Alternative tunings seem to fall into three different categories:

    - those that preserve the relationships of standard tuning but start you lower or higher (eg. BEAD, ADGC or DGCF)

    - those that extend the total range of notes in exchange for some bigger gaps to jump over (eg. BADG, DADG, CGDA)

    - 'open' tunings that form a chord (eg. DADF#, EG#DG#)

    Since I've got a couple of six string basses for when I want a wide range of notes, it's the third category that interests me most - it's easier to get a full sound out of the bass, with drones, harmonics and tapped chords without awkward or impossible fingerings. I haven't really done much with the concept so far but was recently noodling round with some ideas in that direction; since the 'Teeth are having a two or three week break over the summer, I might revisit one or two of our songs to see if I can figure out some open-tuning approaches that might open up some new directions.

  16. im playing mainly in C#F#BE at the moment. im getting a bit of fret buzz though. Should i get my bass set up to play like this or try different strings. im using hybrid slinkys 105. A Perfect Circle use this tuning too. and i think SOAD might aswell?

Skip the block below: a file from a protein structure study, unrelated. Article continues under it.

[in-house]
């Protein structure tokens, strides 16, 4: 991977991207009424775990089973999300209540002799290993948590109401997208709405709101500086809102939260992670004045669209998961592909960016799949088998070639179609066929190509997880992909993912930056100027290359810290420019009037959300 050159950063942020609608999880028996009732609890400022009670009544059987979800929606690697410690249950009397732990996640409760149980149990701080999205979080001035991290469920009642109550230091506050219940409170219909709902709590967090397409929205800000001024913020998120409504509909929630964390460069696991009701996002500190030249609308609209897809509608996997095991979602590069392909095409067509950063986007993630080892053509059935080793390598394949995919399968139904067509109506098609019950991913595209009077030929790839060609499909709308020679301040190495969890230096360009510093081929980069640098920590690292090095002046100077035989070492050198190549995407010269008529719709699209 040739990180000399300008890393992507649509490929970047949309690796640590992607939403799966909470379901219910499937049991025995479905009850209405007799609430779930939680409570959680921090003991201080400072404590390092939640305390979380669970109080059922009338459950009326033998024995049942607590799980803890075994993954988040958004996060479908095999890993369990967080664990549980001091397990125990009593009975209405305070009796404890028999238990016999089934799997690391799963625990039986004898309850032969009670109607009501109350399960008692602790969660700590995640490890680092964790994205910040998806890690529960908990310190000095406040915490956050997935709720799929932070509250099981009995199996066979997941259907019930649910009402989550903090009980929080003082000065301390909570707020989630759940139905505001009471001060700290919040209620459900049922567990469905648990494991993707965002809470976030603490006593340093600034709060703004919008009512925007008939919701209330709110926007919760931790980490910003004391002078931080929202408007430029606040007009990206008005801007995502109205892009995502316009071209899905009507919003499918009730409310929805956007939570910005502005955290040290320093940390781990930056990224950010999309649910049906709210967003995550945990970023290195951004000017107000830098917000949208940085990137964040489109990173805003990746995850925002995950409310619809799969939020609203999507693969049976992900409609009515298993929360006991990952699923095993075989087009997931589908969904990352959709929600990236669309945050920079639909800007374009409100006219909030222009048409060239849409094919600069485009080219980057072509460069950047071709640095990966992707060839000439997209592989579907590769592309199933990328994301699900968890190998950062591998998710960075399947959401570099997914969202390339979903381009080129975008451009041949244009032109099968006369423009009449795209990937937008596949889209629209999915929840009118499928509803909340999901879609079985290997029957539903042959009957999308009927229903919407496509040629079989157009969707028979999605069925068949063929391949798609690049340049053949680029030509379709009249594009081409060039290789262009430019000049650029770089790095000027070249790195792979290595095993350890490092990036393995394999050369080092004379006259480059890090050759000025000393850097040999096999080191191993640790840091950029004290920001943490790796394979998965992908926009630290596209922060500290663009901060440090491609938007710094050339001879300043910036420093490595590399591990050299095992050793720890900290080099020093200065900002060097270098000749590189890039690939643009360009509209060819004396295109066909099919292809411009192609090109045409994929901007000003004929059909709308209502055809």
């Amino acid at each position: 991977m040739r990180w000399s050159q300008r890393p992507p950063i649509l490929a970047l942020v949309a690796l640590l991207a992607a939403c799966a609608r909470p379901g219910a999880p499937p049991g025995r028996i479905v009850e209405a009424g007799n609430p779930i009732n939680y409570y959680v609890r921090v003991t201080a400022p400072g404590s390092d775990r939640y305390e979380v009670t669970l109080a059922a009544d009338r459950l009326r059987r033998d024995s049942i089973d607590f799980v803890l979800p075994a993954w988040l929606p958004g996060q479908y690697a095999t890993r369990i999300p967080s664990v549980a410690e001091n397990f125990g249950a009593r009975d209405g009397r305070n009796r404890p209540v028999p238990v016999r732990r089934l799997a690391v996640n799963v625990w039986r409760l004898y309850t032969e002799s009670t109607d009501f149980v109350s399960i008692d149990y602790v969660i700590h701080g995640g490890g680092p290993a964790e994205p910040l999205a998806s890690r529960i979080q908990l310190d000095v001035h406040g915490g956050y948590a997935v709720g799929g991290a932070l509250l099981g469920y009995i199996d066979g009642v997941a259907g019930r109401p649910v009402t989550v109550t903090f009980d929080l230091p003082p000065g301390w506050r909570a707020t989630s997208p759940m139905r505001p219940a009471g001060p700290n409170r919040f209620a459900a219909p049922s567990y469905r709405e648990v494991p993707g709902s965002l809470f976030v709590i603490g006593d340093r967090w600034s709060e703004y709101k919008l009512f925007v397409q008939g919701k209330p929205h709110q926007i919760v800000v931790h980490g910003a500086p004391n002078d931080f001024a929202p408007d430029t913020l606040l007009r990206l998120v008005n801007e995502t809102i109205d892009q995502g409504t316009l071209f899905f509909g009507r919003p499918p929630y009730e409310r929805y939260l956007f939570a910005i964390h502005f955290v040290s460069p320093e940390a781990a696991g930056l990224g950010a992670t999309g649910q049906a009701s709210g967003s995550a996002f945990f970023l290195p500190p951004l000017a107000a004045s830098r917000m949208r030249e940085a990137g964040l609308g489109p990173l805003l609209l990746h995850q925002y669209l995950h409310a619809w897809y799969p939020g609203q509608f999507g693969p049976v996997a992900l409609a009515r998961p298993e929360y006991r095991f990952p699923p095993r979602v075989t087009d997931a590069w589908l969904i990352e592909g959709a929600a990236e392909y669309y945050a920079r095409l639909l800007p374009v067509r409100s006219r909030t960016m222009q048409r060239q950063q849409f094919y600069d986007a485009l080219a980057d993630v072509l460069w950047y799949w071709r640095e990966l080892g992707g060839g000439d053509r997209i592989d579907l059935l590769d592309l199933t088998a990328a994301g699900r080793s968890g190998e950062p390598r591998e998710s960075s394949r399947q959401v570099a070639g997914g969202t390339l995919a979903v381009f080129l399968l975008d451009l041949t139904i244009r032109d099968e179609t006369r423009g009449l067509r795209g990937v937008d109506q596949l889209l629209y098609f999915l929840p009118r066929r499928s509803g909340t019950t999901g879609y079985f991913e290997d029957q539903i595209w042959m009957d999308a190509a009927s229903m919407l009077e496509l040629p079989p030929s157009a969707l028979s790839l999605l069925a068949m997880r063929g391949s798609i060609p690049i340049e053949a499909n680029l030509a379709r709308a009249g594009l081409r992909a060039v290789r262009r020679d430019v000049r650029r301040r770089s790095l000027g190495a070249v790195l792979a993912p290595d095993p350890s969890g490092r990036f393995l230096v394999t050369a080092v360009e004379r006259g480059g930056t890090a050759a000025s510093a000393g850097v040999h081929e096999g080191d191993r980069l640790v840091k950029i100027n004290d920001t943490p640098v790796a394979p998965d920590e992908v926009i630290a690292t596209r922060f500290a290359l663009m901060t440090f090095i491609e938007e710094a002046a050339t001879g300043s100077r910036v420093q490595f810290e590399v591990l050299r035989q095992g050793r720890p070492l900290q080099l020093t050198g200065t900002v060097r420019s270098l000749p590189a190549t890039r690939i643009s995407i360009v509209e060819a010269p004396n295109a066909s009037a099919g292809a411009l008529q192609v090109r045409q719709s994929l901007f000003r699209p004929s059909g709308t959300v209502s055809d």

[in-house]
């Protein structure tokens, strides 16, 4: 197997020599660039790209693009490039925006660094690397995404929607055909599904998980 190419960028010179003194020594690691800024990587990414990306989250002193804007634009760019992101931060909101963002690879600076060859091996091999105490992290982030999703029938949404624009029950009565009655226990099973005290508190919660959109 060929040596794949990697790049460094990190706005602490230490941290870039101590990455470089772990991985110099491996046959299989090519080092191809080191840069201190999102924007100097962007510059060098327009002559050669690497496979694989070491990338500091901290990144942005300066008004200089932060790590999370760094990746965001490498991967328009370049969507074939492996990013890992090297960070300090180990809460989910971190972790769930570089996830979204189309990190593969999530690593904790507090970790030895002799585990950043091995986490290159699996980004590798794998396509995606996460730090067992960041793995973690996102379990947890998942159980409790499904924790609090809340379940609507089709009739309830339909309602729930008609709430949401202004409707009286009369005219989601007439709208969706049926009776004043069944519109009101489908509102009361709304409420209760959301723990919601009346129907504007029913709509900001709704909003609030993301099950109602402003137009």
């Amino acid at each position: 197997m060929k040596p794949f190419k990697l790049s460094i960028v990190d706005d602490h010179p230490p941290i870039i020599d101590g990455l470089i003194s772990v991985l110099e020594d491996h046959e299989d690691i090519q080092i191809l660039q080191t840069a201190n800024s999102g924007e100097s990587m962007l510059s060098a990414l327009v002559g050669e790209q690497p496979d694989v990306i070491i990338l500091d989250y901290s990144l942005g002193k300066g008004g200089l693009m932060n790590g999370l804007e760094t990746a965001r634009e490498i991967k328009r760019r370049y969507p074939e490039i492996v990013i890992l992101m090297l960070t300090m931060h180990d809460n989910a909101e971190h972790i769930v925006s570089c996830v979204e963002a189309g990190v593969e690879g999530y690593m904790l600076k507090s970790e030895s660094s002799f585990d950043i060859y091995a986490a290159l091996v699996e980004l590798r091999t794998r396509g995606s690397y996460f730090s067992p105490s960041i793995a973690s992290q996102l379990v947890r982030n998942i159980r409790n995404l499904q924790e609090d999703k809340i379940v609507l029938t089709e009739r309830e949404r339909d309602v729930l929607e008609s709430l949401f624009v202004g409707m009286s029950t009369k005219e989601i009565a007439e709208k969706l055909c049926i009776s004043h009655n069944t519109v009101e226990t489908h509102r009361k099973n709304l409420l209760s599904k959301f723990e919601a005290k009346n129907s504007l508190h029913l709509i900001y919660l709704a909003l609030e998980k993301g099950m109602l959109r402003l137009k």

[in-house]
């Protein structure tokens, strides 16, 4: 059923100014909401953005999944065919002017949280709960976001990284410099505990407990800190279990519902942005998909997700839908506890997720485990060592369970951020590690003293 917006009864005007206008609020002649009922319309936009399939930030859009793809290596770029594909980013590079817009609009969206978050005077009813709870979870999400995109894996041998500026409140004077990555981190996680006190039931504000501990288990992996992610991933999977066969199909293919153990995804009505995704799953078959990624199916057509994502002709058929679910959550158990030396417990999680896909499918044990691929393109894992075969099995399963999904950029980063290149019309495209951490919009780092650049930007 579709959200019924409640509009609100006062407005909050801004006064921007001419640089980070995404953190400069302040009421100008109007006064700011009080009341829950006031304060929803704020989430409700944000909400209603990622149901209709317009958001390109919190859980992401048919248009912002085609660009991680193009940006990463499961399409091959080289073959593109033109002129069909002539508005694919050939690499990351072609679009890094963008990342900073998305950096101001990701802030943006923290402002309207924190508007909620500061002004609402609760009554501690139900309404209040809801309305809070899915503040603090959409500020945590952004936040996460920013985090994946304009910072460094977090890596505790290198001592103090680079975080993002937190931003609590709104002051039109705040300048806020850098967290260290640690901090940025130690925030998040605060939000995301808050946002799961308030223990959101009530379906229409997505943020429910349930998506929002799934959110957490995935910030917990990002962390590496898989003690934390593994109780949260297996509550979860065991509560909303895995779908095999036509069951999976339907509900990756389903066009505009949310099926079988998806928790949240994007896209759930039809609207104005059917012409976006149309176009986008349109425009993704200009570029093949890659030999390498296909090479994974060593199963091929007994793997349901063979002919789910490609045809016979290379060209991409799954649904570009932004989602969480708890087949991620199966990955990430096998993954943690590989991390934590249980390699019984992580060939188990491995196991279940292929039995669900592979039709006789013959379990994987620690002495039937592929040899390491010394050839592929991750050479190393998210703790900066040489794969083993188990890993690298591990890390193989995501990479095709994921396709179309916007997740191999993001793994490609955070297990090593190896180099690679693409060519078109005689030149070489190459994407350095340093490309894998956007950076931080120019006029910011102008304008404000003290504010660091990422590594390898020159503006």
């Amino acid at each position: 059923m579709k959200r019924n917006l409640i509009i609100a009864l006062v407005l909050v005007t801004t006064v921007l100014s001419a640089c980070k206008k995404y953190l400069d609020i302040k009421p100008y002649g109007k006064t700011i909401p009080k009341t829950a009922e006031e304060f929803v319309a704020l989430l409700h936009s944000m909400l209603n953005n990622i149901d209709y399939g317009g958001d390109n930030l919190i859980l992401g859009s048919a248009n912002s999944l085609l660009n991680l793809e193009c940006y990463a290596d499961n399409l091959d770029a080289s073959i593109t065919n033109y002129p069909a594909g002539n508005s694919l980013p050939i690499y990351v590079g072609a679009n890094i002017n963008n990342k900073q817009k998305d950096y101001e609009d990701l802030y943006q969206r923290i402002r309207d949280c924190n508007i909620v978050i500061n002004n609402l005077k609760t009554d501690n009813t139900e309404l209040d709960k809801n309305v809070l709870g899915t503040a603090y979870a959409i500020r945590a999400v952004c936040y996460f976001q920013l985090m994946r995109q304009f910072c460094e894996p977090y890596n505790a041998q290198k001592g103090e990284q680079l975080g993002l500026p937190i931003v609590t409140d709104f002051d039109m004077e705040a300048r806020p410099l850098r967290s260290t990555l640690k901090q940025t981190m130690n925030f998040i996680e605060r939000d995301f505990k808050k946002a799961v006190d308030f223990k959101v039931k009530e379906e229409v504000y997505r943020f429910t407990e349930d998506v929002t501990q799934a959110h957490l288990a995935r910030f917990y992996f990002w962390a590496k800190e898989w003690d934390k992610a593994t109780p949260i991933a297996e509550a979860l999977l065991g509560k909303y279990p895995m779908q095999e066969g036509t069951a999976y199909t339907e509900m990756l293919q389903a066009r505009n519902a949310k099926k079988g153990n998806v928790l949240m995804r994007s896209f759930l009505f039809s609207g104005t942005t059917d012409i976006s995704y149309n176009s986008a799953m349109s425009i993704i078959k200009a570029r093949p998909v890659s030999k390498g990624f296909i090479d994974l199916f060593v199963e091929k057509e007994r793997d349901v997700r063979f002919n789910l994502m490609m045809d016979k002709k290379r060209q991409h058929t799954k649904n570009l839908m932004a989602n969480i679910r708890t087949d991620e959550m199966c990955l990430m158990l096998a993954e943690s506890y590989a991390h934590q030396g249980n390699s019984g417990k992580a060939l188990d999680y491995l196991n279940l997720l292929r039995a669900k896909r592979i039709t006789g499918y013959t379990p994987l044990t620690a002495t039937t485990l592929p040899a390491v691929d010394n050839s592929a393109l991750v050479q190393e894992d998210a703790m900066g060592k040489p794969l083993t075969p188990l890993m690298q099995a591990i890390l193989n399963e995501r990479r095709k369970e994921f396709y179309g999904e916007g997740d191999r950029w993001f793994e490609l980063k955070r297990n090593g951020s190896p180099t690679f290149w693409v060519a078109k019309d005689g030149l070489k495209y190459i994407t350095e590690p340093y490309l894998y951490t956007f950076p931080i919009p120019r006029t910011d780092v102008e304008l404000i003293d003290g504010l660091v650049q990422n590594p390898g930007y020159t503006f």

17. Well, close string spacing usually means a thinner neck. And all the 5 strings ive tried seem to be too wide for me, Besides the Ibanez SDGR's which have the thinnest 5 string necks Ive ever tried. I havent tried many 5ers though, I think the longest times Ive ever stayed on one was maybe 5-10 minutes tops. Ive only tried the Ibanez, Modulus Q6 and MMSR5, And My favorite on playability was the Ibanez

    SOAD for the first 3 albums used CGCF, Now they use Db-Ab-Db-F#
  18. Correlli


    Apr 2, 2004
    New Zealand
    You could start tapping out chords and intervals.

    I think that's the idea behind Micheal Manring's tapping philosophy.

    I think alot of tunings apply to guitarist mostly though, as they tend produce a chord that has a fatter tone, like the Open D tunings.
  19. pauljacksonfan


    Jun 14, 2005
    I'm really inspired by Anthony Jackson's work with Chaka Khan and Pino Palladino's work with neo soulers like D'Angelo and Erykah Badu. They like to venture into territory that is far out of reach for standard four string( AJ: low C, Pino: low C#). This has made me detune my Yamaha BB bass C F Bb Eb. This is the tuning AJ used on P-bass for Chaka Khan's albums naughty, whatcha gonna do for me and, maybe, "Chaka".
    I'm doing it with a little twist however. I've put on the fattest gauged Rotosound black nylon strings there is(E is about the girth of a standard B :smug: ). This one's not for everyone, but if you want a really fat sound that literally will move people ;) , try this tuning.
  20. conk97


    May 2, 2005
    redditch, uk
    I use an Ibanez SR405 and i love the fact that the neck is so thin..its neally as thin as my 4string bass :eek: